In 2008 the original x ray film of Jan Lieven’s painting The Raising of Lazarus was scanned so that a digital image could be made. Software was used to remove confusing elements in the radiograph such as the wooden stretcher. This makes the paint layers clearer, giving more information about the painting.
Twelve sheets of x ray film were used to make an image of the whole painting. The x ray showed that Lievens had used the canvas at least once before. There is a very clear image of a woman’s head if the canvas is rotated 90 degrees clockwise.
Using x rays to study works of art
It is over a hundred years since x rays were first used by doctors to reveal the inner structure of the body and the process is still in extensive use today. In order to see what is hidden to the eye, x rays are directed through the body to expose film or a digital receptor placed behind the subject. The image is created by the density of the materials the x ray penetrates, or is absorbed by. For instance, in the human body, bones are denser than muscle so they appear white in the final image, whereas the x rays will pass through soft organs to show as dark areas.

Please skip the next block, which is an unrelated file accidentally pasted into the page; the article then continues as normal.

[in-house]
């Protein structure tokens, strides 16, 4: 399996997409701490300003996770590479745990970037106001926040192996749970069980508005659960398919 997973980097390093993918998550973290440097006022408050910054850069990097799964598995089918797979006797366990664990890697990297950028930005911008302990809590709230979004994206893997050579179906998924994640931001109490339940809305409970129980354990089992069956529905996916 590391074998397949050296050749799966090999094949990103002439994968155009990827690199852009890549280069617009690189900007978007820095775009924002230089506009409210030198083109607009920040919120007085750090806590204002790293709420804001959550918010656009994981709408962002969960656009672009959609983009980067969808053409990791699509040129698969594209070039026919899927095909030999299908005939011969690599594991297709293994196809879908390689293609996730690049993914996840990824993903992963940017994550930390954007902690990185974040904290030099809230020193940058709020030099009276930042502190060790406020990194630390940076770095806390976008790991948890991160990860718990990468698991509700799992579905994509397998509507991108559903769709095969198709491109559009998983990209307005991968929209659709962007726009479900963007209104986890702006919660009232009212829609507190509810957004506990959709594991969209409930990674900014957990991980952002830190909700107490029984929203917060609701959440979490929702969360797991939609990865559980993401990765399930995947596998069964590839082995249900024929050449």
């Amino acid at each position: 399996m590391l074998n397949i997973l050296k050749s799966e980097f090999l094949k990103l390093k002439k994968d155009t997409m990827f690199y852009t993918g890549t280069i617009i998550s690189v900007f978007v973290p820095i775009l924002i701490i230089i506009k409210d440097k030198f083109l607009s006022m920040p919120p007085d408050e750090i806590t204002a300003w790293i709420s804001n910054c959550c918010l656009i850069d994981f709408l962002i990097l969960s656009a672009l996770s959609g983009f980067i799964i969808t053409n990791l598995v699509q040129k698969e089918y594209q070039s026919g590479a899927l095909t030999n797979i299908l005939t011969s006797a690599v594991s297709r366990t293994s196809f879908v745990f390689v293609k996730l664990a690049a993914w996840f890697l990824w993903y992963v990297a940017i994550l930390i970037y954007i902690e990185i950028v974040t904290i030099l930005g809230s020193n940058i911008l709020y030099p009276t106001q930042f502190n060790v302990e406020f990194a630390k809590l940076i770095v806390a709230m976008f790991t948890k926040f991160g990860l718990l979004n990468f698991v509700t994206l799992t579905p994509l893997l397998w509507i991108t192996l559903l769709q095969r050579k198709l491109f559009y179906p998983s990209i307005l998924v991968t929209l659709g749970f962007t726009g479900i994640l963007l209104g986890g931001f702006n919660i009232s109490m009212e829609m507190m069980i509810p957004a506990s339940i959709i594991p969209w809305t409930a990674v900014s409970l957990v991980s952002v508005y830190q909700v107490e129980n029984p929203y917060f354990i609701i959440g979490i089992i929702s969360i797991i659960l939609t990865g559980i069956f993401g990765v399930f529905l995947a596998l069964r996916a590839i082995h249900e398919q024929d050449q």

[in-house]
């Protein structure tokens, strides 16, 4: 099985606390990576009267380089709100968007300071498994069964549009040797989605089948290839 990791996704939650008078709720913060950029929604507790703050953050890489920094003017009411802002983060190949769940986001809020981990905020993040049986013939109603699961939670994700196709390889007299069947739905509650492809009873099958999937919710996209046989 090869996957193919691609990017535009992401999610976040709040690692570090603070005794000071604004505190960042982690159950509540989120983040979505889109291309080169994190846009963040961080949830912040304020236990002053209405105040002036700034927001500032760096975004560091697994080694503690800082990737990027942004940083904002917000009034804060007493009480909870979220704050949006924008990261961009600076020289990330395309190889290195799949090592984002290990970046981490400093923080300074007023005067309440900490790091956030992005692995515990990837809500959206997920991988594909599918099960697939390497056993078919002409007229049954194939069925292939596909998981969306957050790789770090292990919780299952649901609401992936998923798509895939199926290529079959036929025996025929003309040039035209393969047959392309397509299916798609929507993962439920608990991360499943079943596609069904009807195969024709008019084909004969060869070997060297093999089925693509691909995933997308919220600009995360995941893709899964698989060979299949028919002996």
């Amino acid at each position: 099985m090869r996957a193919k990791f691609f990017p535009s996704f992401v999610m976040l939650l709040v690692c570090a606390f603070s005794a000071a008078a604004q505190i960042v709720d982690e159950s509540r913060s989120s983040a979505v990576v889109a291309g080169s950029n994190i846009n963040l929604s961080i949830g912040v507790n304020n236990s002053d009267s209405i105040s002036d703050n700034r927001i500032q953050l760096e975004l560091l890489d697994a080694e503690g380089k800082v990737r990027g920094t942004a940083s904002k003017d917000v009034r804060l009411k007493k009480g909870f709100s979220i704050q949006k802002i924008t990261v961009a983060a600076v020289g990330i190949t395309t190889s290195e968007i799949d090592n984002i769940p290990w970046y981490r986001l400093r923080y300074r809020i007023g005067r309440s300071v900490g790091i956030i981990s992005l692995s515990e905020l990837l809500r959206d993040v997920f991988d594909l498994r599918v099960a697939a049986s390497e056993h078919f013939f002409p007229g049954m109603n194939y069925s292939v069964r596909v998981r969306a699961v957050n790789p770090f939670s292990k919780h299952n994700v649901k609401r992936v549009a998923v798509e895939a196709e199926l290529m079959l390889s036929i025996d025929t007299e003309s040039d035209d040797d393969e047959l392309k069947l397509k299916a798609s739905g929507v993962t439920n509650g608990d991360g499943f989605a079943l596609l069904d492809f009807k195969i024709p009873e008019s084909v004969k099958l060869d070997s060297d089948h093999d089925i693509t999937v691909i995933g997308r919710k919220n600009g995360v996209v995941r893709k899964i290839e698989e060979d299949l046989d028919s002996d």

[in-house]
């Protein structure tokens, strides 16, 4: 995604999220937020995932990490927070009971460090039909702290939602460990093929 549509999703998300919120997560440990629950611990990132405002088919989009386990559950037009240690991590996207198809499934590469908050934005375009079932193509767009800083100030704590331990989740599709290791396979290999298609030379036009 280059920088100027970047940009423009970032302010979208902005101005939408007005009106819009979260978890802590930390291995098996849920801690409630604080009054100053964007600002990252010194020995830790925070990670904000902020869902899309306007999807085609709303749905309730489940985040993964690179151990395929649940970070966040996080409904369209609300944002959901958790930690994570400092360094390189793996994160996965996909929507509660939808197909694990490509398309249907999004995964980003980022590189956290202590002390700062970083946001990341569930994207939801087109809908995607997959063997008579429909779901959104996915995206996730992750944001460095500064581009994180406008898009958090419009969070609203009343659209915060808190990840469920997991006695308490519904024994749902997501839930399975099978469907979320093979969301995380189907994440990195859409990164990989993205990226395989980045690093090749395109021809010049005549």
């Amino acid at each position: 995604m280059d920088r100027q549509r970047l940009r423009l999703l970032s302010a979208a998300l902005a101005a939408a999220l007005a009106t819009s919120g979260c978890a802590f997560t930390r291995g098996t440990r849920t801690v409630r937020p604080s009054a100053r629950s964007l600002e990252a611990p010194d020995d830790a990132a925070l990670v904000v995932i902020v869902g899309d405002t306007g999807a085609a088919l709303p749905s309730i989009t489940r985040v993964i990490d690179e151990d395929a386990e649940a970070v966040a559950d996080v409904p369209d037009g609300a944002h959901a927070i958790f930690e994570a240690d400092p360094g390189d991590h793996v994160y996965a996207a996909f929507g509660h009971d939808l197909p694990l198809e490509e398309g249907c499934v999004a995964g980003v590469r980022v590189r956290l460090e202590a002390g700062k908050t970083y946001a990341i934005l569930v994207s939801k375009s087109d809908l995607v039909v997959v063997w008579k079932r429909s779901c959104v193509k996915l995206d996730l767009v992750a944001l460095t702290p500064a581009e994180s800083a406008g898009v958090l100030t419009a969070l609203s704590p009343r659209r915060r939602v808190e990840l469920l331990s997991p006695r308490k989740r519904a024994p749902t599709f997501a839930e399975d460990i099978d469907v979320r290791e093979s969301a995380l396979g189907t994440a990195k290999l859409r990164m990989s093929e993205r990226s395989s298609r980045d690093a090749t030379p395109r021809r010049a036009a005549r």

In the 1890s it was realised the same principle could be used in the study of works of art. Certain pigments used in painting, such as white lead, are dense and will appear white in radiographs. If an artist has used a canvas more than once and the lower images contain such pigments, it may be possible to see early versions no longer visible on the surface.
This principle was applied to The Raising of Lazarus painting.
In 1968, following an enquiry from the Rembrandt Research Project, the National Gallery in London x rayed the painting. Art historians interested in Rembrandt’s early years have always taken a keen interest in the technique of Jan Lievens, as Lievens and Rembrandt were friends at the start of their careers in Leiden, Holland. The two artists painted the same subjects, challenged and inspired each other and may have shared a studio.
This blog post was originally published on the main Royal Pavilion and Museums’ website.